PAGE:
ONBOARD THE EMERALD AZZURRA — The 100-passenger Emerald Azzurra, which recently made its debut in the Red Sea, offers travel advisors a product in a class of its own.
Smaller cruise ships like this one tend to be built either for the luxury or expedition markets, but the Azzurra is positioned as a premium ship, with pricing of roughly $600 a night. Beer and wine are included with meals, and there is one included excursion per port of call.
I took half of an 11-day voyage between Aqaba, Jordan, and Athens to experience the ship, the first oceangoing vessel for Emerald Cruises, which has been operating river cruises for nine years. We circled the Sinai Peninsula, with a stop at Egypt’s Sharm el-Sheikh resort area, a transit through the Suez Canal and a visit to Israel, where I disembarked as the ship continued to Greece.
The Azzurra may be billed as premium, but I found the food and service up to luxury standards. From hot tomato soup to pleasantly al dente risotto, from a mouthwatering rack of lamb to a flawless eggs Benedict, the meals were a highlight of each day.
The kitchen setup has been adapted from river ships, with a large, square buffet area surrounding stairs leading down to the galley. Indoor and outdoor dining is available, and there’s lots of space between tables.
The staff, some of them ex-Seabourn employees, were truly helpful, genial and considerate. Everyone gets to know everyone pretty quickly on a 100-passenger ship, and I was sorry to leave my crew friends behind on departure.
The Azzurra has some cozy, relaxing public spaces, such as the forward-facing Observation Lounge with games, books, coffee and a panoramic view of the sea ahead. The aft Aqua Lounge surrounds the infinity pool with loungers and daybeds plus a snack bar that begins serving coffee at 6 a.m.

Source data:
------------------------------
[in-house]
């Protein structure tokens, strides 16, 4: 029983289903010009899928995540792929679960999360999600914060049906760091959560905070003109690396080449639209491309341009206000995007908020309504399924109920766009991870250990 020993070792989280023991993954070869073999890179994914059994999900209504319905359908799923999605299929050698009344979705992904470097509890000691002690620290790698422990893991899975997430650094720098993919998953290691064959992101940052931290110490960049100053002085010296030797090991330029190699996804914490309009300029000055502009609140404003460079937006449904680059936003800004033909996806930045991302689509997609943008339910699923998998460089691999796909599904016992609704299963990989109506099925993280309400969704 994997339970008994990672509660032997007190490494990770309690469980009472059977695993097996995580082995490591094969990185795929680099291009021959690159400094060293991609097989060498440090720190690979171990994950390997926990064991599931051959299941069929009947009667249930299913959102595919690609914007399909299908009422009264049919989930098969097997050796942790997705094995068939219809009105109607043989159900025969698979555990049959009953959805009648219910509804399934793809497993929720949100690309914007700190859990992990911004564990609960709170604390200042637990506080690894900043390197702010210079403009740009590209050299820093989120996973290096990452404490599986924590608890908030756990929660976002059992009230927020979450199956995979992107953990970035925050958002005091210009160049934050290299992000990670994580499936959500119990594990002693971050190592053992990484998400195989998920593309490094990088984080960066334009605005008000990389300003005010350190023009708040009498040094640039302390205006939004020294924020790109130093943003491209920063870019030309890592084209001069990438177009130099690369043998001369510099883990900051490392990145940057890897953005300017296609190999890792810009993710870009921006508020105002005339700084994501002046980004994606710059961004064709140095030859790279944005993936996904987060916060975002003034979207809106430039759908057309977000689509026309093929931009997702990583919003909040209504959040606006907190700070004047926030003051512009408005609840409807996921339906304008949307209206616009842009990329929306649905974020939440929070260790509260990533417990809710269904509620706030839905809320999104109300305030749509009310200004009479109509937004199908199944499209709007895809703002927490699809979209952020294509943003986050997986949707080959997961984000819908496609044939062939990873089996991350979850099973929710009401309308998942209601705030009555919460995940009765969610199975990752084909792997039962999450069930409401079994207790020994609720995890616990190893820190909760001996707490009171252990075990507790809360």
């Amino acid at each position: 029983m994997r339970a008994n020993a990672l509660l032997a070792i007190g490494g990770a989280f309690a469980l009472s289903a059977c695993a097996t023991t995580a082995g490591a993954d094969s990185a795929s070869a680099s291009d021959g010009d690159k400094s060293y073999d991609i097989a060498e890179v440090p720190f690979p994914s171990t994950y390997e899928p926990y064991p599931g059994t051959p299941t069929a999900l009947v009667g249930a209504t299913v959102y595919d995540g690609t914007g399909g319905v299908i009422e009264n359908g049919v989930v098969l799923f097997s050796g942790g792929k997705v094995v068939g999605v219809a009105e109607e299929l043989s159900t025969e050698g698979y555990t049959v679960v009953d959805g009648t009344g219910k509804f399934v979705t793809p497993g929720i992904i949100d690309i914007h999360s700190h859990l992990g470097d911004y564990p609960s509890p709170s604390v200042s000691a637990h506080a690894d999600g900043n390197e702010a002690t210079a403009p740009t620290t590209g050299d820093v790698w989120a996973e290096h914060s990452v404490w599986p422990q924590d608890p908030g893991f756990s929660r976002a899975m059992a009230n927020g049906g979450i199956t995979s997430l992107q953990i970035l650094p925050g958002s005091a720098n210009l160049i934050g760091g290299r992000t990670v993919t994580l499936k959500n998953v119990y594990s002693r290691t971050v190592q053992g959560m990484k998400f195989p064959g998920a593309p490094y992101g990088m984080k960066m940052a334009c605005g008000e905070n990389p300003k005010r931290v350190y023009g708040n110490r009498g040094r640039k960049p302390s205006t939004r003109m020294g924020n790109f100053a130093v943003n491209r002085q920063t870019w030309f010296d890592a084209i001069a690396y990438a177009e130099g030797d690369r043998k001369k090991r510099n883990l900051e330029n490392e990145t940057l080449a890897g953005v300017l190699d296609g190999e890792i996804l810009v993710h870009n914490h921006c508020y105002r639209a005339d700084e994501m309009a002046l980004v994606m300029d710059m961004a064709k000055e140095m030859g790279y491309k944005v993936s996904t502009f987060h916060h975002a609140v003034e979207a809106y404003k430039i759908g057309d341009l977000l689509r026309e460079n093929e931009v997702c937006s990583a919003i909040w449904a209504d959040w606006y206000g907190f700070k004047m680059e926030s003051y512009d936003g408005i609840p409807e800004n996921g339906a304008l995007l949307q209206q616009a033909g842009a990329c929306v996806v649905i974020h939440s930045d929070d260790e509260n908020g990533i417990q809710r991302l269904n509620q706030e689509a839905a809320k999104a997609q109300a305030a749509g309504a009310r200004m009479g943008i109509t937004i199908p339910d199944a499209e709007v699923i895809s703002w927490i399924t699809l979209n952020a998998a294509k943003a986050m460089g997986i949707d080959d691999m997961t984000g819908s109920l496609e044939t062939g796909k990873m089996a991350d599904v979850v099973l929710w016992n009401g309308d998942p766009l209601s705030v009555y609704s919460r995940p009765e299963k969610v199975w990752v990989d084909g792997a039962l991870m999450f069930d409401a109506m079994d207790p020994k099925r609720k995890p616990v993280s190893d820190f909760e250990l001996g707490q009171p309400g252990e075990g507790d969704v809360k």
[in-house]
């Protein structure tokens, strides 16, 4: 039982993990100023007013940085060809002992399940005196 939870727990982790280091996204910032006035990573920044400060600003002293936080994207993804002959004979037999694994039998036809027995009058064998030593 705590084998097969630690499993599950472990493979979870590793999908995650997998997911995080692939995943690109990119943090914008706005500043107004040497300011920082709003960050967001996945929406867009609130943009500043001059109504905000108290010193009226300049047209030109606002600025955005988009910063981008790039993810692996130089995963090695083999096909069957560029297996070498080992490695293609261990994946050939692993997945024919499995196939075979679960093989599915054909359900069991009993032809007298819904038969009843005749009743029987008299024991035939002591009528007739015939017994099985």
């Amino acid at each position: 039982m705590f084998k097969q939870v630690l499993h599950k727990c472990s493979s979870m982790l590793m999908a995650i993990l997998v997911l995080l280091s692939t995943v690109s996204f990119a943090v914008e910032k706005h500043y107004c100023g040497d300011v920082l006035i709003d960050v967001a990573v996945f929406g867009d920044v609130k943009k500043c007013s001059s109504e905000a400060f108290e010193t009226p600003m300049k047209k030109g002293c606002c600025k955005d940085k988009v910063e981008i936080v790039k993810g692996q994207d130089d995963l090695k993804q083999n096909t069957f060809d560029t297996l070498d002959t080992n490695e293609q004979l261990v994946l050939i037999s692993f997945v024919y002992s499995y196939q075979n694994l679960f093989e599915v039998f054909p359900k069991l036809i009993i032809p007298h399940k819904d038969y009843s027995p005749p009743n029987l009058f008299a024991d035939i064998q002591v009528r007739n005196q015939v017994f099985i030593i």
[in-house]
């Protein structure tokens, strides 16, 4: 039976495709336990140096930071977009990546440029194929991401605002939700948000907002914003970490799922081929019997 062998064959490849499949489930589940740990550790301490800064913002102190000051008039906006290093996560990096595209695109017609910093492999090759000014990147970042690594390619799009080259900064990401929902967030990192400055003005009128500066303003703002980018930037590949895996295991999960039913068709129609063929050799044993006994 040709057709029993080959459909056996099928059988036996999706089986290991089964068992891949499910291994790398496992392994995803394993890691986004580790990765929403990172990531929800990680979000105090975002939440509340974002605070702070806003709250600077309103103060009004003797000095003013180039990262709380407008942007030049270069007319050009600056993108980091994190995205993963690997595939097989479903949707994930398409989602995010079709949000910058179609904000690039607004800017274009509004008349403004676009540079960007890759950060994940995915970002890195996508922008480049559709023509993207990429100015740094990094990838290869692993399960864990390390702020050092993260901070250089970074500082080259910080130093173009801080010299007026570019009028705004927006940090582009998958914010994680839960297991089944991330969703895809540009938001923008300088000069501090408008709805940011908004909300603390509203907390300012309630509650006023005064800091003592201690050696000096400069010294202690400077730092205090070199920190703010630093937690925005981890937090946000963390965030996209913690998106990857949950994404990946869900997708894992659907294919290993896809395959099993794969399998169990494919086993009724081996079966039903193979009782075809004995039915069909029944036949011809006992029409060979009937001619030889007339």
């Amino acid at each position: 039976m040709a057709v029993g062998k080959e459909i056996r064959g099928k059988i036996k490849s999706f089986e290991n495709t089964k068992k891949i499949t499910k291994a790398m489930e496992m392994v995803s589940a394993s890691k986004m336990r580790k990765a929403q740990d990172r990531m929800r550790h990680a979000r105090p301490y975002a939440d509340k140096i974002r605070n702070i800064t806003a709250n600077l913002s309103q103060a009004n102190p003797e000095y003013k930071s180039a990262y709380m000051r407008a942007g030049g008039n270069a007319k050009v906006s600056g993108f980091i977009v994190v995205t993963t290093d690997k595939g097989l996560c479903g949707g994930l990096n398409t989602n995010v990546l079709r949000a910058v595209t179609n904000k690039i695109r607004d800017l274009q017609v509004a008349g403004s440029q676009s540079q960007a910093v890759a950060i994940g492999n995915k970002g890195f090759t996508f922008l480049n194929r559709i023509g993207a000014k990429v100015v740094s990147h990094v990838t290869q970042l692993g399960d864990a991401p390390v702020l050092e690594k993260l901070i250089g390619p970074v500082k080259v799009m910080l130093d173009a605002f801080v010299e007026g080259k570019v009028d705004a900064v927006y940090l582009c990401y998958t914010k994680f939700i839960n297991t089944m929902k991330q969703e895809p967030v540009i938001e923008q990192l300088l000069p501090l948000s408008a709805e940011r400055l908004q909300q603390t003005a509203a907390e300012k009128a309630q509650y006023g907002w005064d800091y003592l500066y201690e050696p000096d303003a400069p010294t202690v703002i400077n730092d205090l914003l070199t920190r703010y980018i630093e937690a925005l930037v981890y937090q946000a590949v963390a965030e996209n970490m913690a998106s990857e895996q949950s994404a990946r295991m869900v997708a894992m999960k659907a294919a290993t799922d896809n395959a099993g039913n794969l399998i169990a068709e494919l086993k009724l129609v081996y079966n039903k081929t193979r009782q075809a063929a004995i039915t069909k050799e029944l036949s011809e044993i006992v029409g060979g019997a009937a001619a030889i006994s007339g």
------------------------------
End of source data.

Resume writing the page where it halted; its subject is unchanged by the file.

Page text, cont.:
On a gentle summer night in the Med, I can think of no better spot than the top deck Sky Bar; unfortunately for me, it was mid-March when I sailed, and the deck was a bit windswept. At the bottom of the ship, there is a handsome spa and fitness center that seems larger than it is. A sauna that uses infrared heat, rather than radiant heat, was a novel bonus.
Two-thirds of the accommodations are balcony cabins of 285 to 306 square feet, with a half dozen each of oceanview cabins and larger suites rounding out the total. My bed was as comfortable as any I’ve slept in at sea. Another favorite feature was a tiny, red night light in the bathroom that eliminated the florescent shock of a midnight call of nature.
A large “garage” below deck holds three 34-passenger aluminum tenders that exit the side of the ship by means of an ingenious winch system. We didn’t get to use the tenders, or the aft marina platform, but they both look like assets for Azzurra.
The look and feel of the ship was a bit hard to judge because many of the furnishings and art pieces did not arrive for our sailing, another casualty of the global supply-chain bust. But the general idea is of a contemporary yacht, with a color scheme of grays and greens and a lot of reflective surfaces, which serve to open up smaller spaces.
I was curious to see whether there would be any entertainment at all on a ship of 100 passengers. It fell mainly to Pablo, a singer/guitarist from Venezuela whose versatile repertoire and musicianship offered something for everyone.
We also heard modern show tunes one night from cruise director Adam Illsey, who has West End theater experience and a powerful tenor voice.
I took tours by bus to Jordan’s lost city of Petra and Egypt’s pyramids of Giza. The guides were knowledgeable, and the small size of the tour groups made the loading/unloading simple. The ship was able to arrange an independent snorkel tour for me and two other guests through its port agent in Sharm el-Sheikh, a guest services favor that might not happen on a big ship.
In its first year, in addition to the Red Sea, the Azzurra will spend time in the Adriatic and the Eastern and Western Med. A sister ship, the Emerald Sakara, is set to be delivered in 2023 and will extend Emerald’s reach to the Black Sea (geopolitical factors permitting) and the Indian Ocean.
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